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What does poverty look like?

Thursday, 17 March 2016

Circles of Grant County hopes to answer that question for you March 22nd @ 6PM when they hold a Poverty Simulation at First United Methodist Church in Marion, IN.  RSVP information is found in the header above.

Andrew Sprock, Director of Circles of Grant County, provides some insight on what to expect and how you can support Circles and aid families struggling to break the cycle of poverty.

Opportunities to volunteer with Circles of Grant County are on the Serve Grant County website!

What started the idea of Circles of Grant County holding a poverty simulation? 

Andrew: Circles of Grant County is part of a network of Circles communities throughout the nation.  Poverty simulations are something several of the other Circles communities do and have found it to be a great way to engage the folks in conversations about the experience of poverty.  Have a better sense of the challenges that those who live in poverty deal with can build empathy, which is a critical bridge across the economic class divide and is essential to building the partnerships and cooperation it takes for a community to effectively address poverty.

What do you see as the biggest hurdles families face when trying to rise out of poverty?

Andrew: The Circles model was built in response to research that identified some very distinct differences in the values, practices and beliefs that are common to families in poverty, middle income and upper income.  These are not just different socioeconomic categories, but really are different cultures!  The research goes on to identify that the that the most effective way to empower families to move from poverty to middle income is to connect them with other families who are from middle or upper income.  Out of these relationships come connections to resources that middle/upper income families have, a greater familiarity with some of the hidden rules and cultural values/practices that are associated with the middle income “culture.”  One of the things that is true of most of us is that the people we are closest to often share a similar income range and economic experience.  One of the biggest challenges for families who want to overcome poverty is that the people they are closest to are often times in a very similar economic situation.  The resources, patterns, and support structure provided by families in a similar situation don’t necessarily connect them with the resources and practices that can change that situation.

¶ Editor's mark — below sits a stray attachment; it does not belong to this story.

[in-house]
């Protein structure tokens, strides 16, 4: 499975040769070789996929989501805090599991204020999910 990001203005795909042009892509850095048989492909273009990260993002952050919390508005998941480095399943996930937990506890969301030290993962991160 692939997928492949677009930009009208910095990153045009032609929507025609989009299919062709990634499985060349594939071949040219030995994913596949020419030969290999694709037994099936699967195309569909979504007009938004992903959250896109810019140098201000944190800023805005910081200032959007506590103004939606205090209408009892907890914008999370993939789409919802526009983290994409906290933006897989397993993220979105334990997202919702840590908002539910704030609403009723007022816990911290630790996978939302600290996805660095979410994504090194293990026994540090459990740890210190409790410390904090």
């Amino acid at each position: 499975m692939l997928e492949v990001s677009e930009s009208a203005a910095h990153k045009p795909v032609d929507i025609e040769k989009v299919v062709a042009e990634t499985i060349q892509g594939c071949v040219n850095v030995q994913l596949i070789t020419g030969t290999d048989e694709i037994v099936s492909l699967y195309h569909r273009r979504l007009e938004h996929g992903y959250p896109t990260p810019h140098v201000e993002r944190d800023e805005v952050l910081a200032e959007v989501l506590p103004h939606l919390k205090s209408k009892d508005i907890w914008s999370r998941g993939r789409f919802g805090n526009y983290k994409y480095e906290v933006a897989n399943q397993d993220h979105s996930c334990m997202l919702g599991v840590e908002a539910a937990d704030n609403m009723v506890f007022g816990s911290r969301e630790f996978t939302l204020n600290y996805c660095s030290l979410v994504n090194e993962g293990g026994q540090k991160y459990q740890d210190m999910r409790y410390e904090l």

So, one of the biggest challenges is really the divisions between people of different socioeconomic situations.  All of us face things that we can’t overcome on our own, and when we are there we need others to walk with us in it!  When poverty is the challenge a family is facing, one of the things that can be helpful is relationship, friendships with those whose life experience is different from their own.  Through those friendships both the family working to overcome poverty and those in middle/upper income can learn and share resources that can enrich all of their lives and equip families with the extended network of support that can empower them to overcome poverty!

What ideas do you hope people take away from participating in the simulation?

Andrew: The simulation is an experience designed to stir conversation about the perceptions and challenges of poverty.  I hope that for those who participate the next conversation they have about poverty or related issues will be different.  It will be different because they have a greater sense of the challenges, they have more empathy for those in poverty, and whether they came in as one intimately familiar with poverty or not they leave with a little more hope that others really do want to know and understand the challenge in order that we might be more effective in together working to empower families who desire to overcome poverty and addressing the systems that make it difficult for those families to do so.

How can the community help Circles of Grant County? 

Andrew: There are a variety of ways to be engaged with us.  1) We are always looking to connect with people who are motivated to overcome poverty or who are willing to walk with such a family along that journey.  2) We meet weekly and share a meal together before our meeting.  If you are a part of a group who would be willing to provide a meal on occasion, that would be a big help.  3)Additionally, each month we host an evening where we seek to learn and problem solve some of the systemic barriers that are common to families working to move from poverty.  We welcome participation there!  4) As a relatively new organization in our community we are still building a basis for our financial sustainability.  We would love for people to join in the effort to transform our community little by little through empowering families to thrive.  We would welcome you to consider a regular donation to our work, whether that be $10 a month or a million it is going to take a collection of people who are willing to offer what they are able in order that we can together lift our community toward the future we hope for.

Posted by Ashely Young